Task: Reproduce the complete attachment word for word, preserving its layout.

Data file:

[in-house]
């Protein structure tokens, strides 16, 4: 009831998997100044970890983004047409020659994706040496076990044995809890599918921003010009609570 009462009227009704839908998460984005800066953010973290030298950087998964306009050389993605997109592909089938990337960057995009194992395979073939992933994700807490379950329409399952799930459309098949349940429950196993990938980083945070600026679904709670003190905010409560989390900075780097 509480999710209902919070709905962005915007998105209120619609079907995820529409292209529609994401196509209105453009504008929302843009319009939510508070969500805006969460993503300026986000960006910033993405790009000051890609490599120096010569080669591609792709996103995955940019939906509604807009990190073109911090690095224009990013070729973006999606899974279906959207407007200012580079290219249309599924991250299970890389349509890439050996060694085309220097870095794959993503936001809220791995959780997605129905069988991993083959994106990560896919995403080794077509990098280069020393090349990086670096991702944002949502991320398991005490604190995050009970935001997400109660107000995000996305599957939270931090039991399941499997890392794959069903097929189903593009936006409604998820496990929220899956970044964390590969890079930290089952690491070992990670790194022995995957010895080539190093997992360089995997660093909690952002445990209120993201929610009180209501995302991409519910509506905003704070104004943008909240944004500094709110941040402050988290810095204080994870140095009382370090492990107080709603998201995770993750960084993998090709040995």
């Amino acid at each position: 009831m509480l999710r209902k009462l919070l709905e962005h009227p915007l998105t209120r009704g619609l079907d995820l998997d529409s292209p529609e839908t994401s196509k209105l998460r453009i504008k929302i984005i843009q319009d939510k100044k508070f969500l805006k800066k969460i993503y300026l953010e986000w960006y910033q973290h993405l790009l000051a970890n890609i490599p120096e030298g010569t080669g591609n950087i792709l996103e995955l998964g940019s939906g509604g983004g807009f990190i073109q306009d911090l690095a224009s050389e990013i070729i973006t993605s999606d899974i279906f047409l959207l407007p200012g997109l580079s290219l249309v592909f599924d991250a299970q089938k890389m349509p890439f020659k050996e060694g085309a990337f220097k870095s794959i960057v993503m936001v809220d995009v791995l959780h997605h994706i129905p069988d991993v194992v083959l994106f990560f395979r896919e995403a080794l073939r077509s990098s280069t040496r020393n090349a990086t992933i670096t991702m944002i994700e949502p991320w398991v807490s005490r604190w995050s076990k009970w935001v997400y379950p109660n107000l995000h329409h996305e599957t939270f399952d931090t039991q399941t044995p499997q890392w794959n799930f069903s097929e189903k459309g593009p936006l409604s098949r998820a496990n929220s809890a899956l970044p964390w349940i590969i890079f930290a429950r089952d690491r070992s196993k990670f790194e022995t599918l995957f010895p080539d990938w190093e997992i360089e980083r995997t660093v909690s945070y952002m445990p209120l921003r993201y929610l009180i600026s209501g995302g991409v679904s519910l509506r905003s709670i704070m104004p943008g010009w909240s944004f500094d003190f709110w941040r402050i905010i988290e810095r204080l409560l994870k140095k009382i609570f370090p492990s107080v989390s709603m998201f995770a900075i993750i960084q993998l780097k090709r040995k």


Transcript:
[in-house]
């Protein structure tokens, strides 16, 4: 009831998997100044970890983004047409020659994706040496076990044995809890599918921003010009609570 009462009227009704839908998460984005800066953010973290030298950087998964306009050389993605997109592909089938990337960057995009194992395979073939992933994700807490379950329409399952799930459309098949349940429950196993990938980083945070600026679904709670003190905010409560989390900075780097 509480999710209902919070709905962005915007998105209120619609079907995820529409292209529609994401196509209105453009504008929302843009319009939510508070969500805006969460993503300026986000960006910033993405790009000051890609490599120096010569080669591609792709996103995955940019939906509604807009990190073109911090690095224009990013070729973006999606899974279906959207407007200012580079290219249309599924991250299970890389349509890439050996060694085309220097870095794959993503936001809220791995959780997605129905069988991993083959994106990560896919995403080794077509990098280069020393090349990086670096991702944002949502991320398991005490604190995050009970935001997400109660107000995000996305599957939270931090039991399941499997890392794959069903097929189903593009936006409604998820496990929220899956970044964390590969890079930290089952690491070992990670790194022995995957010895080539190093997992360089995997660093909690952002445990209120993201929610009180209501995302991409519910509506905003704070104004943008909240944004500094709110941040402050988290810095204080994870140095009382370090492990107080709603998201995770993750960084993998090709040995």
């Amino acid at each position: 009831m509480l999710r209902k009462l919070l709905e962005h009227p915007l998105t209120r009704g619609l079907d995820l998997d529409s292209p529609e839908t994401s196509k209105l998460r453009i504008k929302i984005i843009q319009d939510k100044k508070f969500l805006k800066k969460i993503y300026l953010e986000w960006y910033q973290h993405l790009l000051a970890n890609i490599p120096e030298g010569t080669g591609n950087i792709l996103e995955l998964g940019s939906g509604g983004g807009f990190i073109q306009d911090l690095a224009s050389e990013i070729i973006t993605s999606d899974i279906f047409l959207l407007p200012g997109l580079s290219l249309v592909f599924d991250a299970q089938k890389m349509p890439f020659k050996e060694g085309a990337f220097k870095s794959i960057v993503m936001v809220d995009v791995l959780h997605h994706i129905p069988d991993v194992v083959l994106f990560f395979r896919e995403a080794l073939r077509s990098s280069t040496r020393n090349a990086t992933i670096t991702m944002i994700e949502p991320w398991v807490s005490r604190w995050s076990k009970w935001v997400y379950p109660n107000l995000h329409h996305e599957t939270f399952d931090t039991q399941t044995p499997q890392w794959n799930f069903s097929e189903k459309g593009p936006l409604s098949r998820a496990n929220s809890a899956l970044p964390w349940i590969i890079f930290a429950r089952d690491r070992s196993k990670f790194e022995t599918l995957f010895p080539d990938w190093e997992i360089e980083r995997t660093v909690s945070y952002m445990p209120l921003r993201y929610l009180i600026s209501g995302g991409v679904s519910l509506r905003s709670i704070m104004p943008g010009w909240s944004f500094d003190f709110w941040r402050i905010i988290e810095r204080l409560l994870k140095k009382i609570f370090p492990s107080v989390s709603m998201f995770a900075i993750i960084q993998l780097k090709r040995k």